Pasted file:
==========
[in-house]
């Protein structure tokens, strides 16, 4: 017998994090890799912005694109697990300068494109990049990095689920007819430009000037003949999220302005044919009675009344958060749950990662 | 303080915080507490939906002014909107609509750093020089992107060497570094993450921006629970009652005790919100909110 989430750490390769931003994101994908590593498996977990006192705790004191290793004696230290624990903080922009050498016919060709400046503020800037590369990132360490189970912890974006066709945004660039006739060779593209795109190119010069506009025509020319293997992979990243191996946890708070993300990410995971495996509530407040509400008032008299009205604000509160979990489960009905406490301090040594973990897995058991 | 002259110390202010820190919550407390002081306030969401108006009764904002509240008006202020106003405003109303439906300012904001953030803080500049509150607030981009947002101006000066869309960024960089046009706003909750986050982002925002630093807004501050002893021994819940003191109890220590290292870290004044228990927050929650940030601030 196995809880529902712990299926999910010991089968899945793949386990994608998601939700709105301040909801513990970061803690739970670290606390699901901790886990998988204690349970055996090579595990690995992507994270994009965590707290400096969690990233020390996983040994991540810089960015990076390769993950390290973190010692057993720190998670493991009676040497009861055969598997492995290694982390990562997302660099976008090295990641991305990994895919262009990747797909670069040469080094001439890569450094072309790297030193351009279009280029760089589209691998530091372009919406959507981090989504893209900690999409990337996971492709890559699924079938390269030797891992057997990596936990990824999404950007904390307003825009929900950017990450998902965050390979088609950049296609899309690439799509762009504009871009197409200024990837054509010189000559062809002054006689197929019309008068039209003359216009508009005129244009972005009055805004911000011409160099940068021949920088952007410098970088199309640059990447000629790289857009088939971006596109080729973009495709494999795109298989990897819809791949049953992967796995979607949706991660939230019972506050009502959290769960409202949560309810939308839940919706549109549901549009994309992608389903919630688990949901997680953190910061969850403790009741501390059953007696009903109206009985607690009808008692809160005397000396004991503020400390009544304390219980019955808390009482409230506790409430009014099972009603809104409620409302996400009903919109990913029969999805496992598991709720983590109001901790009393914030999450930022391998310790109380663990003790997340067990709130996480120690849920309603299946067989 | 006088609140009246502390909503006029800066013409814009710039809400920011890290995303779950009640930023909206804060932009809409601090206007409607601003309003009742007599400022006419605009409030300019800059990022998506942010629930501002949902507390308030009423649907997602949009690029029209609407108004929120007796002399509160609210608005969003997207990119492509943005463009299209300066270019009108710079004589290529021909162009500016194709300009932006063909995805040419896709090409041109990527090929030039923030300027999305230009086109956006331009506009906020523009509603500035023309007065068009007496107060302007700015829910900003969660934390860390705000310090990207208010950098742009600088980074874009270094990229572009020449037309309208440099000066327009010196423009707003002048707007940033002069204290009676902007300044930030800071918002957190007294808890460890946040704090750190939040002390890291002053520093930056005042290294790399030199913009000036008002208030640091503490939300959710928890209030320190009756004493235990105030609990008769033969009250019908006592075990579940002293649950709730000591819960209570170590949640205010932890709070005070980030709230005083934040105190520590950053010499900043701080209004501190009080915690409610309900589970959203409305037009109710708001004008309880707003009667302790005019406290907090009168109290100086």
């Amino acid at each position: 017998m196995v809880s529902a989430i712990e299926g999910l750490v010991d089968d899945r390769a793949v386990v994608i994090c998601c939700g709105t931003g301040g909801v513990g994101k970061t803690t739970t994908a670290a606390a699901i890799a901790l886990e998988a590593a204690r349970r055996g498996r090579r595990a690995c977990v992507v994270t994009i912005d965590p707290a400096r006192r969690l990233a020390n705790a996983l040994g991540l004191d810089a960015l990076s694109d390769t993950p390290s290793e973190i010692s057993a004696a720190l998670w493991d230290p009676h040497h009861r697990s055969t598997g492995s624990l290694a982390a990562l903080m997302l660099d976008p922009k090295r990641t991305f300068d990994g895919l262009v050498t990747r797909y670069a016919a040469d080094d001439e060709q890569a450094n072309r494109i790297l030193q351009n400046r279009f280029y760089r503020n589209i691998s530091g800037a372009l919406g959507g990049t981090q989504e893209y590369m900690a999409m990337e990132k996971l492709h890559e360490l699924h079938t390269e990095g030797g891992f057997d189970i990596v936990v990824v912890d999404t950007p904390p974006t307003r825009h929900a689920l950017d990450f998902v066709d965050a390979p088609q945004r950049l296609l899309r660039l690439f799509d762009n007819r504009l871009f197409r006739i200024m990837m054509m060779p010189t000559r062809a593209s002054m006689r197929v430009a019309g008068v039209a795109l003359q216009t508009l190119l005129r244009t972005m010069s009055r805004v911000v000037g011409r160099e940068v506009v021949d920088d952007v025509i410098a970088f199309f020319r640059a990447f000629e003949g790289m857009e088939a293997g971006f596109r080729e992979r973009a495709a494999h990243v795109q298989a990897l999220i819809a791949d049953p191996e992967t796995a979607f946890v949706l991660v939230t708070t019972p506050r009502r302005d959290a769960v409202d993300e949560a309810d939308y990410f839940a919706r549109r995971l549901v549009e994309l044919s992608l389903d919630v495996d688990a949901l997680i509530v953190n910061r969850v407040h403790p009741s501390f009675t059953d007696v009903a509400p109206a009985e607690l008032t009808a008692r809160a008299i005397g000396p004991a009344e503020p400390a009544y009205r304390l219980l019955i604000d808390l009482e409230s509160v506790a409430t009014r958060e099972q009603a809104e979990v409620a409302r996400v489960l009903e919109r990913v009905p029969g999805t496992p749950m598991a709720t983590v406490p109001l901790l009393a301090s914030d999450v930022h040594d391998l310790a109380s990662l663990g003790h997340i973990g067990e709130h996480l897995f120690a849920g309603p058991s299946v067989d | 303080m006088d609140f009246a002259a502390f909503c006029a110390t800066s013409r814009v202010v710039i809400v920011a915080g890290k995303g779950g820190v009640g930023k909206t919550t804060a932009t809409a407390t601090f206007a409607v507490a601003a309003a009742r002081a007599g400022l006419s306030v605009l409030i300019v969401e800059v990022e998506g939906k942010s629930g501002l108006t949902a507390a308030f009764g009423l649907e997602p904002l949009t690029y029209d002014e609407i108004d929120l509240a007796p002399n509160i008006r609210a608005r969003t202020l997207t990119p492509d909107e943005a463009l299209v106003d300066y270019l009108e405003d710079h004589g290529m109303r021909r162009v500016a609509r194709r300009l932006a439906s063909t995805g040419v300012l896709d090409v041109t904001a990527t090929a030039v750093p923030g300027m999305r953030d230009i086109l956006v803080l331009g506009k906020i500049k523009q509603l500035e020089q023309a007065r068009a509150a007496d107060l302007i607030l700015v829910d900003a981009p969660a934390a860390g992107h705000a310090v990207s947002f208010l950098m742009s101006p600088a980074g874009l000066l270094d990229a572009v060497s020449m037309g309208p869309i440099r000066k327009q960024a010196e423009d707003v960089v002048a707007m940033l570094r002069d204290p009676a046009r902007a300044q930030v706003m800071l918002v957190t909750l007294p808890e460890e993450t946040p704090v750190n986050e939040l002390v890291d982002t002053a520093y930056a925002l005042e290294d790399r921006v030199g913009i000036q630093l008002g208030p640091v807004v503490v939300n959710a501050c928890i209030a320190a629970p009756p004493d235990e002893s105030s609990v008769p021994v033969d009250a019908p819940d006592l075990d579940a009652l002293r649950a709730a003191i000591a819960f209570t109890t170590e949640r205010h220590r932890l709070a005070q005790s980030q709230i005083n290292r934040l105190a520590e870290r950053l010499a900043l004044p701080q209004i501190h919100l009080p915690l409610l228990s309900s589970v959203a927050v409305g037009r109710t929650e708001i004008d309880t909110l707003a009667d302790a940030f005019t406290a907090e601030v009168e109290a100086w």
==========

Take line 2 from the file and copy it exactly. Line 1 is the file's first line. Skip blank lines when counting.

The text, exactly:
């Protein structure tokens, strides 16, 4: 017998994090890799912005694109697990300068494109990049990095689920007819430009000037003949999220302005044919009675009344958060749950990662 | 303080915080507490939906002014909107609509750093020089992107060497570094993450921006629970009652005790919100909110 989430750490390769931003994101994908590593498996977990006192705790004191290793004696230290624990903080922009050498016919060709400046503020800037590369990132360490189970912890974006066709945004660039006739060779593209795109190119010069506009025509020319293997992979990243191996946890708070993300990410995971495996509530407040509400008032008299009205604000509160979990489960009905406490301090040594973990897995058991 | 002259110390202010820190919550407390002081306030969401108006009764904002509240008006202020106003405003109303439906300012904001953030803080500049509150607030981009947002101006000066869309960024960089046009706003909750986050982002925002630093807004501050002893021994819940003191109890220590290292870290004044228990927050929650940030601030 196995809880529902712990299926999910010991089968899945793949386990994608998601939700709105301040909801513990970061803690739970670290606390699901901790886990998988204690349970055996090579595990690995992507994270994009965590707290400096969690990233020390996983040994991540810089960015990076390769993950390290973190010692057993720190998670493991009676040497009861055969598997492995290694982390990562997302660099976008090295990641991305990994895919262009990747797909670069040469080094001439890569450094072309790297030193351009279009280029760089589209691998530091372009919406959507981090989504893209900690999409990337996971492709890559699924079938390269030797891992057997990596936990990824999404950007904390307003825009929900950017990450998902965050390979088609950049296609899309690439799509762009504009871009197409200024990837054509010189000559062809002054006689197929019309008068039209003359216009508009005129244009972005009055805004911000011409160099940068021949920088952007410098970088199309640059990447000629790289857009088939971006596109080729973009495709494999795109298989990897819809791949049953992967796995979607949706991660939230019972506050009502959290769960409202949560309810939308839940919706549109549901549009994309992608389903919630688990949901997680953190910061969850403790009741501390059953007696009903109206009985607690009808008692809160005397000396004991503020400390009544304390219980019955808390009482409230506790409430009014099972009603809104409620409302996400009903919109990913029969999805496992598991709720983590109001901790009393914030999450930022391998310790109380663990003790997340067990709130996480120690849920309603299946067989 | 006088609140009246502390909503006029800066013409814009710039809400920011890290995303779950009640930023909206804060932009809409601090206007409607601003309003009742007599400022006419605009409030300019800059990022998506942010629930501002949902507390308030009423649907997602949009690029029209609407108004929120007796002399509160609210608005969003997207990119492509943005463009299209300066270019009108710079004589290529021909162009500016194709300009932006063909995805040419896709090409041109990527090929030039923030300027999305230009086109956006331009506009906020523009509603500035023309007065068009007496107060302007700015829910900003969660934390860390705000310090990207208010950098742009600088980074874009270094990229572009020449037309309208440099000066327009010196423009707003002048707007940033002069204290009676902007300044930030800071918002957190007294808890460890946040704090750190939040002390890291002053520093930056005042290294790399030199913009000036008002208030640091503490939300959710928890209030320190009756004493235990105030609990008769033969009250019908006592075990579940002293649950709730000591819960209570170590949640205010932890709070005070980030709230005083934040105190520590950053010499900043701080209004501190009080915690409610309900589970959203409305037009109710708001004008309880707003009667302790005019406290907090009168109290100086």